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The Learning Success Blog

Dr Corinna Klupiec

Corinna is a veterinary graduate whose path has led steadily towards a focus on education. Having commenced her veterinary career in a small animal practice, post graduate research and veterinary technical services, Corinna moved into educational video production, creating science and technology films for secondary students. She then merged her interest in the audiovisual medium with her veterinary background, producing professional development resources for veterinary practitioners. Corinna subsequently consolidated her educational role as a lecturer in veterinary anatomy in the Faculty of Veterinary Science at the University of Sydney. As well as awakening a passion for face to face teaching, this experience led to a desire to better understand the power of audiovisual/digital media in contemporary education. Corinna is currently furthering this interest by developing online veterinary anatomy resources and contributing to discourse on educational theory and praxis.

Recent Posts

A round peg for a round hole: the power of individualised learning solutions

Posted by Dr Corinna Klupiec on June 5, 2014 at 11:04 AM

Dr Corinna Klupiec

I recently came across the story of a primary school aged child who was experiencing a mental road block with subtraction. The child was otherwise reasonably comfortable with maths, but complained that what the teacher said about subtraction made no sense and that, as a result, they pretty much chatted with their friends instead of paying further attention. This may have appeared to the teacher as a lack of interest and inability to concentrate. To the parents though, knowing their child as they do, the coded message was different. It meant, "I want to understand this, and I am frustrated that I can't, so I need to make light of the fact that I tuned out of the lesson".

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Topics: Attention, Comprehension

Designing educational resources: keeping the learner in mind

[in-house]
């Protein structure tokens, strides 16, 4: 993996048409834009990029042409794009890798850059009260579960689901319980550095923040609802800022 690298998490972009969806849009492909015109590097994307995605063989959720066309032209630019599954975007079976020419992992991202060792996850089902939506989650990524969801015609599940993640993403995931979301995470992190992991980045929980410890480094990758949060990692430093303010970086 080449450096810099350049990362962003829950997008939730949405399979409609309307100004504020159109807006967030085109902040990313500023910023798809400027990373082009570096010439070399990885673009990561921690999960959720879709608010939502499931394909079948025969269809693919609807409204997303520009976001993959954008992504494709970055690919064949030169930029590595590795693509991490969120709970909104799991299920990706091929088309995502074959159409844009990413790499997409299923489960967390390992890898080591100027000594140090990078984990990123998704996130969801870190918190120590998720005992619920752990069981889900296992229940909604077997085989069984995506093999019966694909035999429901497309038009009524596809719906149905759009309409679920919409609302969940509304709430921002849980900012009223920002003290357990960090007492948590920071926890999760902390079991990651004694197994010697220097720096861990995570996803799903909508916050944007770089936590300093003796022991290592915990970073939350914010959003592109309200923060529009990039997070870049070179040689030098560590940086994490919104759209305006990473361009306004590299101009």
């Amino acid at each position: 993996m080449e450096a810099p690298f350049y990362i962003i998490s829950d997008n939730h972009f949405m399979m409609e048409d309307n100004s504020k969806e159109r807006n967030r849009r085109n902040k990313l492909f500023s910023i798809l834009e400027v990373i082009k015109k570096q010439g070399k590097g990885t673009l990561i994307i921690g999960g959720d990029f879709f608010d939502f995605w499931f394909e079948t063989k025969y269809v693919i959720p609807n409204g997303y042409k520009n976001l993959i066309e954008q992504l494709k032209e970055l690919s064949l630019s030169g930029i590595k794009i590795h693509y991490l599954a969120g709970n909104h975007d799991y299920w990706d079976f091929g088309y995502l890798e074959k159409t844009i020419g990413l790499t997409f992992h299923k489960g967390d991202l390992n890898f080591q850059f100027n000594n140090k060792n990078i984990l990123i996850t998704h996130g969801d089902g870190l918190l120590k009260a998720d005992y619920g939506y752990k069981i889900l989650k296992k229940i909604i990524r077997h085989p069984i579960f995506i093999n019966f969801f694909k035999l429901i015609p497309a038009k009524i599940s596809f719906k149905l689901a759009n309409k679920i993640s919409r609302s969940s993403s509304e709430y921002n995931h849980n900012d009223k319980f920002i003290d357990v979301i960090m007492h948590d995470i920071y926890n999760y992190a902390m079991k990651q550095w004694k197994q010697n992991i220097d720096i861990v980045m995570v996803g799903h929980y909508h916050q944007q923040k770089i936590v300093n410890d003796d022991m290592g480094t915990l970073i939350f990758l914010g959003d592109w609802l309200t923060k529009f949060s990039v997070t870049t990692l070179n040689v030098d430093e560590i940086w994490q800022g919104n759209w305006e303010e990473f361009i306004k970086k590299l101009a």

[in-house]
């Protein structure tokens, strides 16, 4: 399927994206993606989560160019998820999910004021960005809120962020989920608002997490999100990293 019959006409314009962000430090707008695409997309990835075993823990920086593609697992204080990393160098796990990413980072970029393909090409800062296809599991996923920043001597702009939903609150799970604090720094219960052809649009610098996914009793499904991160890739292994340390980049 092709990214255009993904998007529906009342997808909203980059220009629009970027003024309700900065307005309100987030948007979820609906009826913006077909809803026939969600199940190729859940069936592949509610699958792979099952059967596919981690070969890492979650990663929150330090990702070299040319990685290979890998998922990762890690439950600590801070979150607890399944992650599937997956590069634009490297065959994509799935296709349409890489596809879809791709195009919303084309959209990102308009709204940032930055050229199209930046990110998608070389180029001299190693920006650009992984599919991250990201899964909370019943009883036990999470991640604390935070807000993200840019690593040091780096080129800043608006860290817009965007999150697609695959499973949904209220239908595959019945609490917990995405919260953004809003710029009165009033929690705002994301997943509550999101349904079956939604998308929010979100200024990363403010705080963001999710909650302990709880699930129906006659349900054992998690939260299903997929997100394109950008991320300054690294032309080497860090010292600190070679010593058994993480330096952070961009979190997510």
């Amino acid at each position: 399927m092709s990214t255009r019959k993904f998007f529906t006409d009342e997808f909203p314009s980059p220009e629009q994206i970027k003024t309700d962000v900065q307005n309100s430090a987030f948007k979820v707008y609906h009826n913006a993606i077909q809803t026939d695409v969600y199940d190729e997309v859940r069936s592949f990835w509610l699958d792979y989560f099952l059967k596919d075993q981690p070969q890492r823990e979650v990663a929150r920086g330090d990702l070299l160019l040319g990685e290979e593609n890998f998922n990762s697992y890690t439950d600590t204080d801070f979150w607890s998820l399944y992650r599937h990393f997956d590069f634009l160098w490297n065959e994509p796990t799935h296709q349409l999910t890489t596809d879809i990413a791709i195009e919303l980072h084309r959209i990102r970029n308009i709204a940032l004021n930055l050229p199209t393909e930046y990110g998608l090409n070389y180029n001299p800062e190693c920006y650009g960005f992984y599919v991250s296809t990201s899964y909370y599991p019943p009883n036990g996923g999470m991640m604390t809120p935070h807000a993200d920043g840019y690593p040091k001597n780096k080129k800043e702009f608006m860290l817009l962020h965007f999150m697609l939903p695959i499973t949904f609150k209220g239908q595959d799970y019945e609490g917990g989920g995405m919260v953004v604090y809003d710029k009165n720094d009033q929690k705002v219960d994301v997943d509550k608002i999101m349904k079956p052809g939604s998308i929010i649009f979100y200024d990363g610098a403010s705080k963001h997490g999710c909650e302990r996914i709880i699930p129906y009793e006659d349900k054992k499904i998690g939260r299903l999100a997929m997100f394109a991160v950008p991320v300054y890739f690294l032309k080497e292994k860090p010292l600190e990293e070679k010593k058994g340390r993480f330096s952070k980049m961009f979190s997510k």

Posted by Dr Corinna Klupiec on May 5, 2014 at 12:22 PM

Dr Corinna Klupiec

Have you ever been reading a textbook and found that a figure referred to in the text is located over the page? Which means you need to interrupt your train of thought to go looking for the figure, then reintegrate the information into what you were reading a moment ago. This is an example of "split-attention effect", whereby learners are required to divide their attention between two related pieces of information. The result is an increase in extrinsic cognitive load (see post 14/4/14). In other words, the way the information is presented is making you work just that little bit harder to understand the information itself. This in turn puts that little bit more pressure on your working memory, making it harder to commit the information to your long term memory.

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Topics: Attention

Memory and learning: easing the load

Posted by Dr Corinna Klupiec on April 14, 2014 at 4:21 PM

Dr Corinna Klupiec

We tend to take memory for granted, until it fails us. You often hear people say in exasperation that their mental hard drive is full and they need to delete something to take on new information. But if we look at the literature, it is not a question of exceeding our hard drive capacity, rather that we are not "saving" our mental files properly in the first place. This has important implications for learning.

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Topics: Memory

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